(Alison Taylor) #89

That’s super cool! I can’t wait to read this

(Florencia Librizz) #90

Fully agree with your comment Jason! This is a must.

(Al Rosenbloom) #91

I think the signals from businesses come from the enlightened leader who has a vision yet needs help, support, guidance, training, education to help the firm get there.

(David Norman) #92

Thank you all for an excellent conversation. We’ll leave this discussion forum open: please do continue to share your ideas and examples. Thank you to all our panellists and to everyone who has joined us today.

To download our new report ‘The Role of Business in Education and Training for Sustainable Development’ see this page: https://businessfightspoverty.org/articles/the-role-of-business-in-eduction-for-sustainable-development/

(Jason Walters) #93

Thanks Jason. It sounds like this is a really exciting program that involves great collaboration across sectors and engages the community. I love the example of how entrepreneurs are tackling the difficult issue of palm fronds in the waste stream by converting them into a more sustainable food source for agriculture.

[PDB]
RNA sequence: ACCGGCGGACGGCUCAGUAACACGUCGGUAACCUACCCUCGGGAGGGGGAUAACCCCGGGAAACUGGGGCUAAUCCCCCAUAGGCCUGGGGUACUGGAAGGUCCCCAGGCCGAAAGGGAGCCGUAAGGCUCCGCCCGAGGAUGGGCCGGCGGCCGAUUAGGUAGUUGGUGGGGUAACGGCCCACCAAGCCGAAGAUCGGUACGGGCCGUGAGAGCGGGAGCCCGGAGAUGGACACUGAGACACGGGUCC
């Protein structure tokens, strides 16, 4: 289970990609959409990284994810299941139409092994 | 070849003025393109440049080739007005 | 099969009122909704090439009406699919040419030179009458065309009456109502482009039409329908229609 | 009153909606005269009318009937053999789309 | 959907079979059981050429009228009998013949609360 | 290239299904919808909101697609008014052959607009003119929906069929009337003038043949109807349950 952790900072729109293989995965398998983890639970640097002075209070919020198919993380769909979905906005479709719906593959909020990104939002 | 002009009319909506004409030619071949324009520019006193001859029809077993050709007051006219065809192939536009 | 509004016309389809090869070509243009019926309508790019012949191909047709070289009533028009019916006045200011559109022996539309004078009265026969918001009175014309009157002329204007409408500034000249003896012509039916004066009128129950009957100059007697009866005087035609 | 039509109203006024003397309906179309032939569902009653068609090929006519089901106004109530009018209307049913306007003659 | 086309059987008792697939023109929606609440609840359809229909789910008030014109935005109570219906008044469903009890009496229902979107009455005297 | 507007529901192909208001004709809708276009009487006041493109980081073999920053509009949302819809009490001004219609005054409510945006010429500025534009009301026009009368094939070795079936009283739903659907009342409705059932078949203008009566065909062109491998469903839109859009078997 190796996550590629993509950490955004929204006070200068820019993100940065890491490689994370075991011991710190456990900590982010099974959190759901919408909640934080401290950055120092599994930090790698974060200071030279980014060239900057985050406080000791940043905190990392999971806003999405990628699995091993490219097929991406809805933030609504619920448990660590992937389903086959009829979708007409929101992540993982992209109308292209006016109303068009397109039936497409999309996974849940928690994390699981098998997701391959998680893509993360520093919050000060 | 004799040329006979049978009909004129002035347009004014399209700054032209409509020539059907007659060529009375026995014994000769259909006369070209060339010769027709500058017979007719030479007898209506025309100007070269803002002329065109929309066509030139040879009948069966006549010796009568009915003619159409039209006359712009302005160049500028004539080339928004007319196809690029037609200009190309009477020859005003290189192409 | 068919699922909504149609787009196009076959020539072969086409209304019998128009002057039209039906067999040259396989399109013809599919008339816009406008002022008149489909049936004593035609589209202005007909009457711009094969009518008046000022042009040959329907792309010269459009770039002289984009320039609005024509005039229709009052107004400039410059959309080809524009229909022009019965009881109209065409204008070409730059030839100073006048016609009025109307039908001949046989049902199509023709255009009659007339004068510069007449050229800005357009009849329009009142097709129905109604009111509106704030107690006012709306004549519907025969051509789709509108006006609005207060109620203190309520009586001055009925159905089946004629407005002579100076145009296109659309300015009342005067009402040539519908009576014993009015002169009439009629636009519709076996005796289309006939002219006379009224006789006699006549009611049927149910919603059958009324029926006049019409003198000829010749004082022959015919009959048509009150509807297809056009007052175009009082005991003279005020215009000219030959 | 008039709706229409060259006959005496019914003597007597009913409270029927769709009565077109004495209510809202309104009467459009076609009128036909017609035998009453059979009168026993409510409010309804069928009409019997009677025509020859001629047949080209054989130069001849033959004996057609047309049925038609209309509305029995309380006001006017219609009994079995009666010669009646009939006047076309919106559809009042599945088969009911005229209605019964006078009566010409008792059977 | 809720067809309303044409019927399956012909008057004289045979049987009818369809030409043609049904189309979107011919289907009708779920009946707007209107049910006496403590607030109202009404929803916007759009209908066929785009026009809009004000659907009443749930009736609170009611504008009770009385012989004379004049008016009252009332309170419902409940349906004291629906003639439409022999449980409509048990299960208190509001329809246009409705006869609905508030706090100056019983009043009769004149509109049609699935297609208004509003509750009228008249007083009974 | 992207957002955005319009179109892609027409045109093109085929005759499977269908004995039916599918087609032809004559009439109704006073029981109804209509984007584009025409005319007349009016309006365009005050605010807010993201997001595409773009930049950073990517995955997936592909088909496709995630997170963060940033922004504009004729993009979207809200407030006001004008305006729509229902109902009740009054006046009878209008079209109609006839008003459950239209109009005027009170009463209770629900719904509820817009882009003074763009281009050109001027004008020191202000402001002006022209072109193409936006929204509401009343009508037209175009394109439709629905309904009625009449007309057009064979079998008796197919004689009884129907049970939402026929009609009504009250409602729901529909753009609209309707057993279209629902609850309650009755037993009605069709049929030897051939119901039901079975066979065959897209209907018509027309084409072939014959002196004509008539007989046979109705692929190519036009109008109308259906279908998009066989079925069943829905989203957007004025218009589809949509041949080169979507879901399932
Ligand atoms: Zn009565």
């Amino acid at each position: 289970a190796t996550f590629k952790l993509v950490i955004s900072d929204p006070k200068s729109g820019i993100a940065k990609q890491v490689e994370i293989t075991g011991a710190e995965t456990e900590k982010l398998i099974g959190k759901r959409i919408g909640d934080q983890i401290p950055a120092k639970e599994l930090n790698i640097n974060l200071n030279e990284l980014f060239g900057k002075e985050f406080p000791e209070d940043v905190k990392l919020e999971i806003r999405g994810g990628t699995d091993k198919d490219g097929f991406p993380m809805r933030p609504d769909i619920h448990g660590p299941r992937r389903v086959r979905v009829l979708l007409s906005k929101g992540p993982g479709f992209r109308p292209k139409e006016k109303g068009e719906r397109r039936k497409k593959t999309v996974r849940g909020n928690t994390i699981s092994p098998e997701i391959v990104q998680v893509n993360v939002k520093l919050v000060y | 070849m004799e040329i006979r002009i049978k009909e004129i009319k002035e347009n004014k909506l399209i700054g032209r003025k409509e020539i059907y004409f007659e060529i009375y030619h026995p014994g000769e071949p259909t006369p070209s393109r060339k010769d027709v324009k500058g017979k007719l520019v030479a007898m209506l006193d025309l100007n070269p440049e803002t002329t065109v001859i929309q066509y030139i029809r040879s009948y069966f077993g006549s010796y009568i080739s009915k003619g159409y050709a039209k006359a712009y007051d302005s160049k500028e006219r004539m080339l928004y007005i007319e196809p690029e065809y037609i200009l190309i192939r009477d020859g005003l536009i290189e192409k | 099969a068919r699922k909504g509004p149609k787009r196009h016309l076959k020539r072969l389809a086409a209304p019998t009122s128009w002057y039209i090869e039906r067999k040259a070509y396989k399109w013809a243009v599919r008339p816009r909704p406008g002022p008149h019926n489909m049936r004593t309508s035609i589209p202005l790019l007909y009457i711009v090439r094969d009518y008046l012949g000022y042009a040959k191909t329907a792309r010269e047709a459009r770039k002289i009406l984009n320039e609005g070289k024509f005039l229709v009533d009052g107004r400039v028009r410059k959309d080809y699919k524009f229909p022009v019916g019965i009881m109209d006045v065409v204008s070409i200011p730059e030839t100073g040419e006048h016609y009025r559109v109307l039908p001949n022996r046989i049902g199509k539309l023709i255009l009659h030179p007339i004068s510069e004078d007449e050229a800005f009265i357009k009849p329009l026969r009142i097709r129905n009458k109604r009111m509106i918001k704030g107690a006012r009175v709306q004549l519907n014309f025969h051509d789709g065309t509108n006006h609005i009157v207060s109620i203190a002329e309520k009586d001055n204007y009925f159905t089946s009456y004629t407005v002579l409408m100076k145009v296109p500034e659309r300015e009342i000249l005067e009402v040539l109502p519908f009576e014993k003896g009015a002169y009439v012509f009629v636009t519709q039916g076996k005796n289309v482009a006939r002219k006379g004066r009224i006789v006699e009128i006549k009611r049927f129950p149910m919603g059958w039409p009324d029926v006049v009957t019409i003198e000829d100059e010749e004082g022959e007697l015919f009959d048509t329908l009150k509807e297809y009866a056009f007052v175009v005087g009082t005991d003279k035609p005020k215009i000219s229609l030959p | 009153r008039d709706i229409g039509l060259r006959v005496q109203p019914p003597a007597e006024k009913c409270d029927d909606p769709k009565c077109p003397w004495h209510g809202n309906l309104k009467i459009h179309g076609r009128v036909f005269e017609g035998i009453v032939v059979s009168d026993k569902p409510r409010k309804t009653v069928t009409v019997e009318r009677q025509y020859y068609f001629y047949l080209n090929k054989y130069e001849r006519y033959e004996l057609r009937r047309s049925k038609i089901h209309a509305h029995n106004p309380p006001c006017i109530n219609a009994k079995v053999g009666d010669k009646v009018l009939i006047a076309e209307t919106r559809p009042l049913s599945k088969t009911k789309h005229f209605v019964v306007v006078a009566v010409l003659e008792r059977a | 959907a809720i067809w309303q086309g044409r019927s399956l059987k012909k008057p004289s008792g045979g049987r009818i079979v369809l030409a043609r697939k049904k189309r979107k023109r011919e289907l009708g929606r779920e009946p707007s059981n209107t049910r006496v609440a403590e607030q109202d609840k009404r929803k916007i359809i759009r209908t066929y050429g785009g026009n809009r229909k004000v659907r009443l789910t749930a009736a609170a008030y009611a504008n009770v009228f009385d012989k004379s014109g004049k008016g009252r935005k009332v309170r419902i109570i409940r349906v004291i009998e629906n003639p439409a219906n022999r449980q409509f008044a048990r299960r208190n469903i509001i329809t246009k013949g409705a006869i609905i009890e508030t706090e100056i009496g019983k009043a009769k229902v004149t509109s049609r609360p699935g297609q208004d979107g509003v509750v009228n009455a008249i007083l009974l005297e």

(Florencia Librizz) #94

Fully agree, this is key. We need to ensure that our graduates are prepared to be part of these ever faster transformation, by having the right set of skills an knowledge both hard and soft. This is essential for the type of innovation required by the SDGs.

(Al Rosenbloom) #95

Yes, thanks to all for a great discussion. Is there a chance of getting a transcript of this discussion? Lots of compelling, thoughtful ideas here. Thanks everyone.

(Jason Franz) #96

Thank you to David and BFP, Jason W and Bianca at Pearson and all of the other partners and contributors to this report and all sustainability education efforts happening worldwide. It’s an honor to be a part of this.

(Florencia Librizz) #97

Thank you so much David, panelist and participants! It has been a real pleasure to participate and look forward to reading the transcripts of this great conversation.

(Jason Walters) #98

Thanks so much to our partners and everyone for the great collaboration and dialogue. We look forward to continuing the conversation and work together!

(Florencia Librizz) #99

Join Jason to thank David, BFP, both Jason and Bianca. We are delighted to partner with all of you!

(Bianca Tamagnini) #100

Jason F, it’s been great working with you and the other partners at BfP and PRME as well!

(Florencia Librizz) #101

Thank you so much! Definitely great to work together with you too.